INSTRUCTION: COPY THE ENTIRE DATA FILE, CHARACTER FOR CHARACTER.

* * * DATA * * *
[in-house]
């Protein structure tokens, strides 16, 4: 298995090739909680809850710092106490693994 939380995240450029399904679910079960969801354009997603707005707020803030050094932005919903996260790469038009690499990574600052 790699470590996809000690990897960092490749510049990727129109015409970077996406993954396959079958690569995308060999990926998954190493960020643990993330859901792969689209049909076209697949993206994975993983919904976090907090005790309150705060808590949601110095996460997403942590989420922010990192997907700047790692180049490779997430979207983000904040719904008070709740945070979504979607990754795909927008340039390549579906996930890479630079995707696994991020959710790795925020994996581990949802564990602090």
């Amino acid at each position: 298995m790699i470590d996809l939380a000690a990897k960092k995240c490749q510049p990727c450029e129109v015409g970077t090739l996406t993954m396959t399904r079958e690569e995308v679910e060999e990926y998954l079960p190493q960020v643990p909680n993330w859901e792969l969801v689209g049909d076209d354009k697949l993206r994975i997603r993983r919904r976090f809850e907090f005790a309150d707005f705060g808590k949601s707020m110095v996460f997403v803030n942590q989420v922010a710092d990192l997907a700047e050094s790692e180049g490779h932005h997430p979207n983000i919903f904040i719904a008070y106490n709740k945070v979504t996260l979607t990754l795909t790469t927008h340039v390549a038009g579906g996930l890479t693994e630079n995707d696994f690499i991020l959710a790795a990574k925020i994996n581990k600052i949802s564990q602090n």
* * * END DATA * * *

[in-house]
């Protein structure tokens, strides 16, 4: 298995090739909680809850710092106490693994 939380995240450029399904679910079960969801354009997603707005707020803030050094932005919903996260790469038009690499990574600052 790699470590996809000690990897960092490749510049990727129109015409970077996406993954396959079958690569995308060999990926998954190493960020643990993330859901792969689209049909076209697949993206994975993983919904976090907090005790309150705060808590949601110095996460997403942590989420922010990192997907700047790692180049490779997430979207983000904040719904008070709740945070979504979607990754795909927008340039390549579906996930890479630079995707696994991020959710790795925020994996581990949802564990602090």
């Amino acid at each position: 298995m790699i470590d996809l939380a000690a990897k960092k995240c490749q510049p990727c450029e129109v015409g970077t090739l996406t993954m396959t399904r079958e690569e995308v679910e060999e990926y998954l079960p190493q960020v643990p909680n993330w859901e792969l969801v689209g049909d076209d354009k697949l993206r994975i997603r993983r919904r976090f809850e907090f005790a309150d707005f705060g808590k949601s707020m110095v996460f997403v803030n942590q989420v922010a710092d990192l997907a700047e050094s790692e180049g490779h932005h997430p979207n983000i919903f904040i719904a008070y106490n709740k945070v979504t996260l979607t990754l795909t790469t927008h340039v390549a038009g579906g996930l890479t693994e630079n995707d696994f690499i991020l959710a790795a990574k925020i994996n581990k600052i949802s564990q602090n």